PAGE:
• use language and style that suits your perfect customer (think about the different way you'd write for a teenage girl compared to a senior accountant in a law firm, for example) even if it is not your personal preference
  • where possible, include a personal reference in the message as well. This could be as simple as a member number, a comment such as "hopefully you are enjoying life with our reclining massage chair", or including details of how you got their details ("thanks for visiting our stall at the expo", "Sally's workshop was really interesting, wasn't it?" or "As a loyal subscriber...").
  • try asking a leading question instead of just listing information - not only can it be an effective marketing technique, it also makes you focus on the customer's point of view. ("Did you know that you can have me write some of your blog posts?" has a very different feel than "My services include writing blog posts").


Writing procedures has many advantages for your business so this eBook makes it easy to understand their value and write procedures yourself

 


don't forget the basics

Avoid repeating yourself
By Tash Hughes of Word Constructions

There are many redundant words in common use, and they serve little purpose except take up space, distract from the key message and (in the worst cases) make the business look silly. So when writing business documents, actually look at the words and phrases you use and see which words are actually needed.

Here are is just a sample of phrases people forget are repetitions:

'at this moment in time' - a moment is of course 'in time' so just write 'at this moment'. An even better option is to write 'now'

'free gift' - by definition, a gift is given freely so just write 'gift'

'first priority' - priority means to make something first so 'priority' alone works best

'new innovation' - an innovation is something new so it doesn't need to be described as new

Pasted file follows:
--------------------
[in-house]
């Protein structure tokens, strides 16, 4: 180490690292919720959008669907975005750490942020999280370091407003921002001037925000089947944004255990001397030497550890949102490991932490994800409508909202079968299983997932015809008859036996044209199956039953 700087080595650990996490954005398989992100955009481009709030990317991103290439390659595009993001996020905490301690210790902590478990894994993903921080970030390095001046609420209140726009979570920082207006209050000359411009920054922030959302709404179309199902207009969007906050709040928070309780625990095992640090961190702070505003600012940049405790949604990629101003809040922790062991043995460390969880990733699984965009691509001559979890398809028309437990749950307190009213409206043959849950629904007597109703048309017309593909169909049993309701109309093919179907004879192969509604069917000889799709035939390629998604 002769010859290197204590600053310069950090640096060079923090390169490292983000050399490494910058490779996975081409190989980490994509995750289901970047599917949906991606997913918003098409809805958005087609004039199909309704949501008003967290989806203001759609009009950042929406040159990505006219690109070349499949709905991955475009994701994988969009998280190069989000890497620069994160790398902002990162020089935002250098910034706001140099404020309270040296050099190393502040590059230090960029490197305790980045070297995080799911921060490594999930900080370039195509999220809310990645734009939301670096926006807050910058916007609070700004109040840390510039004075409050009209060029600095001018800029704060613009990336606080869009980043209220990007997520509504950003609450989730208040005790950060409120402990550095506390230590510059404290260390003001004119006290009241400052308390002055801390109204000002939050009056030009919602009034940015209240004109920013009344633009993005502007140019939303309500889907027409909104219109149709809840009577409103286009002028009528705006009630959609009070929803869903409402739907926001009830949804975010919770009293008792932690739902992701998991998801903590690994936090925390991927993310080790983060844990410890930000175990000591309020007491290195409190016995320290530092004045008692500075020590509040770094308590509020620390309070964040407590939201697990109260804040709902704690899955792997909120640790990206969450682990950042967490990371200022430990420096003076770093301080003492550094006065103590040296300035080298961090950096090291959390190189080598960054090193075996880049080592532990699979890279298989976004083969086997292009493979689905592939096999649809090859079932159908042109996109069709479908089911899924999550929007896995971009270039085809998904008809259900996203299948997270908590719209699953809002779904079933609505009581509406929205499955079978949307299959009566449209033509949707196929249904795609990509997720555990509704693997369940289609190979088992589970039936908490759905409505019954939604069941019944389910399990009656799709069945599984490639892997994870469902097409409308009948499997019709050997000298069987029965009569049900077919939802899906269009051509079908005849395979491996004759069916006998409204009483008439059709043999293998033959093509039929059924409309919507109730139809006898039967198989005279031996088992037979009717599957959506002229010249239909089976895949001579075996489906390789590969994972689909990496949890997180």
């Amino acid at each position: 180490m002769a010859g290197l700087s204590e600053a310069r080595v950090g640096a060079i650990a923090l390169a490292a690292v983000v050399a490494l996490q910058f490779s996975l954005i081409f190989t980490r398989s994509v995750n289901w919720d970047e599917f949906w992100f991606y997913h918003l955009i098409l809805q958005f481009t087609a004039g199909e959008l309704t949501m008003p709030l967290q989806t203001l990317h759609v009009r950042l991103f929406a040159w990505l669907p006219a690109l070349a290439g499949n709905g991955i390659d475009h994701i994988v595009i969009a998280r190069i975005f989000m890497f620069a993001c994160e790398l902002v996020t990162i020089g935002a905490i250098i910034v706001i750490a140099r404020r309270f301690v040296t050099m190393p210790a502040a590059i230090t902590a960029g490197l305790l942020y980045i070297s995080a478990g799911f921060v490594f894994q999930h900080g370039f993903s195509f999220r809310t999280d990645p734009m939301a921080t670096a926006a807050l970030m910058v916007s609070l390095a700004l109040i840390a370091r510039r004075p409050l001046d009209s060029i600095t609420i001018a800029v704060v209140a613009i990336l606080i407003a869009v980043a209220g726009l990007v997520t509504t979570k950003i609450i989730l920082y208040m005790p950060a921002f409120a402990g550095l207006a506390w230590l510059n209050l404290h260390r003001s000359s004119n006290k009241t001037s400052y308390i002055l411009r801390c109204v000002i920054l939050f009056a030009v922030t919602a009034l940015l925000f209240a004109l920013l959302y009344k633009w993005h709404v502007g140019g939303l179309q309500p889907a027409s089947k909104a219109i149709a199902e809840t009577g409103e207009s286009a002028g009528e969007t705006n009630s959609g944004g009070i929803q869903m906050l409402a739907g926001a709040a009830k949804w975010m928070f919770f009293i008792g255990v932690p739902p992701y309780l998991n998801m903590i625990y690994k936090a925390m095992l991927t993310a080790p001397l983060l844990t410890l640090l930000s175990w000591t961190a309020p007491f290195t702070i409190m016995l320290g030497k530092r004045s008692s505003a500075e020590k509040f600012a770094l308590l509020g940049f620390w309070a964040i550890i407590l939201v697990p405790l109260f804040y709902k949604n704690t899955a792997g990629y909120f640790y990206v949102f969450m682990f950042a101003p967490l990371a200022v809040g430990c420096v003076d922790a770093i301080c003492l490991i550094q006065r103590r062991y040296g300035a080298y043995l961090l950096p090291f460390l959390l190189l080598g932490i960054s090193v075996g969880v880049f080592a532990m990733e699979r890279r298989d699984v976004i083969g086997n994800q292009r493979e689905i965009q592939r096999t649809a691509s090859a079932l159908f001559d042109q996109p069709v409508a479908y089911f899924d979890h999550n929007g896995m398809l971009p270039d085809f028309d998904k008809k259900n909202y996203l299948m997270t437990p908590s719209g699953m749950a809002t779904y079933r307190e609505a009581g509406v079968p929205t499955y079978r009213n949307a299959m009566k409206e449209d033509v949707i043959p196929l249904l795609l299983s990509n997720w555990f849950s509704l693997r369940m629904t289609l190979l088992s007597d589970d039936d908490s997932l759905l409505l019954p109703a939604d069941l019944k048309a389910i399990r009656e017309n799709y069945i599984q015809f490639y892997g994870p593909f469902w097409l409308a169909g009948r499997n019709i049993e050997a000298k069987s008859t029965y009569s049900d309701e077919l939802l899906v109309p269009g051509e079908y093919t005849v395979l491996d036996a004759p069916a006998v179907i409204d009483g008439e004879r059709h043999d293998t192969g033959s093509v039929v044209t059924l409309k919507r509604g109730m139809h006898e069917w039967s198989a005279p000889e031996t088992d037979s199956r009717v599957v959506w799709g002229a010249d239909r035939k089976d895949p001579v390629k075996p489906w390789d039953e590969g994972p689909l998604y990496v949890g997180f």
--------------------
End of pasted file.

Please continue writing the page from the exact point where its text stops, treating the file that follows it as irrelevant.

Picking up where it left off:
'forward planning' - it's a bit hard to plan the past so it must be planning for the future (forward time) by default

'added bonus' - a bonus is something extra or added on, so just write 'bonus'

"for example, red, blue, green, etc' - example and etc both mean it is only a partial list so both words are not necessary in one place

Do you have any similar phrases that annoy you or that you see frequently?


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An offline back up is great for accidental deletions, not just for computer failure or fire!

 


poor examples

Sometimes, the easiest way to learn the correct way to do something is to see it done poorly so in this section of my newsletter, I show you some real-life examples of writing that need a little help.

I found today's example from a webpage - the whole page is full of hype and promises riches from someone who says he makes thousands every month.

Example:

This means, having a tool that would generate a stable income - "Set and Foreget"... That is, an "autopilot c-a-s-h online" system that would take the sweating and worries away from our lifes. A fully automated system!

Issues with this example:

Spelling, grammar and punctuation have all been abused in this paragraph! I'll list them one by one...

  • Foreget instead of forget and lifes instead of lives.
  • 'take the sweating and worries away' should be 'take the sweat and worries away'
  • 'This means' is completely unnecessary (just say it without saying you're saying it) and really shouldn't be followed by 'that is' - an explanation of previous comments should need a second explanation as well!
  • the generating a stable income does not lead to 'set and forget' (as implied by using - ...) - 'set and forget' is about what comes next
  • using " " around phrases is unnecessary and actually reduces trust in those words as quotation marks show a lack of credibility
  • instead of quotation marks and repetition, simpler sentences crafted to provide emphasis and font changes (ie bold or italics) would make the point more effectively

An improved version would be: (without changing the meaning)

Having a tool that generates a stable income and is fully automated simplifies life and removes anxiety and worry. An online system you can just set and forget!


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2011, Tash Hughes